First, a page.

Dag Detter – Public sector assets – gold mine?
Dag Detter is the former President of Stattum, the Swedish government holding company, and a Director at the Ministry of Industry, where he led the restructuring of the Swedish government’s portfolio of state owned enterprises, representing some 25 per cent of the domestic economy.
He now specialises in advising on the restructuring of public sector balance sheets and the management of under-performing public assets. He assists governments and public institutions in designing and implementing strategies for restoring balance sheet strength.
He recently wrote for the Financial Times, discussing how exactly public sector assets can be tapped for value. In the article he describes the assets, owned by the public sector, which are often hidden from public view: “transportation, airports, ports, water and electric utilities, communications, as well as vast portfolios of real estate that represent a veritable gold mine”.
Detter argues that there is an obvious opportunity to yield the value of these publicly-owned commercial assets at central government level, estimating their book value at around one time global annual GDP, or $75tn. “The market value of these assets would be a multiple of global GDP. In addition to this, Detter describes the further assets that we have at local government level which are of the same magnitude.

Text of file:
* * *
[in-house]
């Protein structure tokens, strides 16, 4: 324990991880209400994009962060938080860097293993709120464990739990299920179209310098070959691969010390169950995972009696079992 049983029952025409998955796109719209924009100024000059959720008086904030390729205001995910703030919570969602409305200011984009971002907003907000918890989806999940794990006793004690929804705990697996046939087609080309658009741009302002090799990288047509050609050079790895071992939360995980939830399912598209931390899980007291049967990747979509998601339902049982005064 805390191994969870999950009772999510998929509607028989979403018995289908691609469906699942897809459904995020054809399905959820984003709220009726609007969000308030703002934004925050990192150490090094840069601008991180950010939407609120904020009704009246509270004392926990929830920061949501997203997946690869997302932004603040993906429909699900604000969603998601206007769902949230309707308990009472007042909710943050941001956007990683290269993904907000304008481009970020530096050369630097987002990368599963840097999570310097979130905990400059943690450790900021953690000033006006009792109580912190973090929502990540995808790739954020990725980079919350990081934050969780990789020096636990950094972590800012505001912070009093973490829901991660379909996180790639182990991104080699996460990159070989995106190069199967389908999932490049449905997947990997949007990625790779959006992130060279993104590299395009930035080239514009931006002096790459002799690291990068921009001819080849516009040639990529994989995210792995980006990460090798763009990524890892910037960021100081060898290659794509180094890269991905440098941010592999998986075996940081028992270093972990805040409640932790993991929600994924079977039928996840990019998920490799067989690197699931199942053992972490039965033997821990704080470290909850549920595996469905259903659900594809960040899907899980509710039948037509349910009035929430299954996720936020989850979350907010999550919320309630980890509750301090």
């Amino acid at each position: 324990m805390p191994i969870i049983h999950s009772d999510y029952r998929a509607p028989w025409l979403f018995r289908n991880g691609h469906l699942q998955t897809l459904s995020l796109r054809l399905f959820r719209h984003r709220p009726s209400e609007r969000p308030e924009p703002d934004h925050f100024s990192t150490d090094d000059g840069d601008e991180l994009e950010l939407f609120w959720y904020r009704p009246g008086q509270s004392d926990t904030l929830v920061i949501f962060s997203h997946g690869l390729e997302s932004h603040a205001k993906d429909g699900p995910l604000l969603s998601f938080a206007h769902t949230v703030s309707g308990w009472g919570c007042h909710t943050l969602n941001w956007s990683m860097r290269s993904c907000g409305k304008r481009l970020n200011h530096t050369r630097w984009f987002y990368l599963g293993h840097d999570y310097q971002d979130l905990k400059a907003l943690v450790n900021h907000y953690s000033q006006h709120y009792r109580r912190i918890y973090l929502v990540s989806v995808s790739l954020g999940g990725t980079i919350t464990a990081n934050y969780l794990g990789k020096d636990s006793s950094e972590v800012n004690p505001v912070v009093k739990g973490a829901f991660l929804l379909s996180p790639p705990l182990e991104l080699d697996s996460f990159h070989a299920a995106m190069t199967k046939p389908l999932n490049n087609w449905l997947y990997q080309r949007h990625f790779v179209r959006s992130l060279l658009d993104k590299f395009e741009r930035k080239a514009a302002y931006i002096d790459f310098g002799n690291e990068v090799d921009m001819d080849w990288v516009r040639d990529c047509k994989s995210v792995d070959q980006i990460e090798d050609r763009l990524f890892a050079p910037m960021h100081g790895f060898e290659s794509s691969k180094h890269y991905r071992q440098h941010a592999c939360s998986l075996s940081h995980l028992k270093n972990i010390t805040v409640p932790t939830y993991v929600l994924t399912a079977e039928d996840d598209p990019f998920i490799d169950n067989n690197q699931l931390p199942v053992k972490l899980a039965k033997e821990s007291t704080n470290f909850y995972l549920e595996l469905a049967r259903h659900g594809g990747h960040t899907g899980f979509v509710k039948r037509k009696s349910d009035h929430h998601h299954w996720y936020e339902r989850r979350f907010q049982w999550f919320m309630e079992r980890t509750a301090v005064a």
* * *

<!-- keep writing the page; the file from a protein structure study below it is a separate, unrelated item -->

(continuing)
Dag Detter goes on to say:
Commercial assets owned by the public sector are in urgent need of professional management. There can be no professional management without such a vehicle — and the best place to start is most likely at the local level.
He offers us a unique idea which will revolutionise the way we think of public finance, be it for a national government or a city. He has unrivalled hands-on experience, backed up by academic data and research, to demonstrate that this is an invaluable tool to boost the economy and fight corruption. The idea of the public wealth of nations identifies a problem that few people had realised exists. It shatters the tired categories of left and right. And it suggests a relatively pain-free way of boosting economic growth.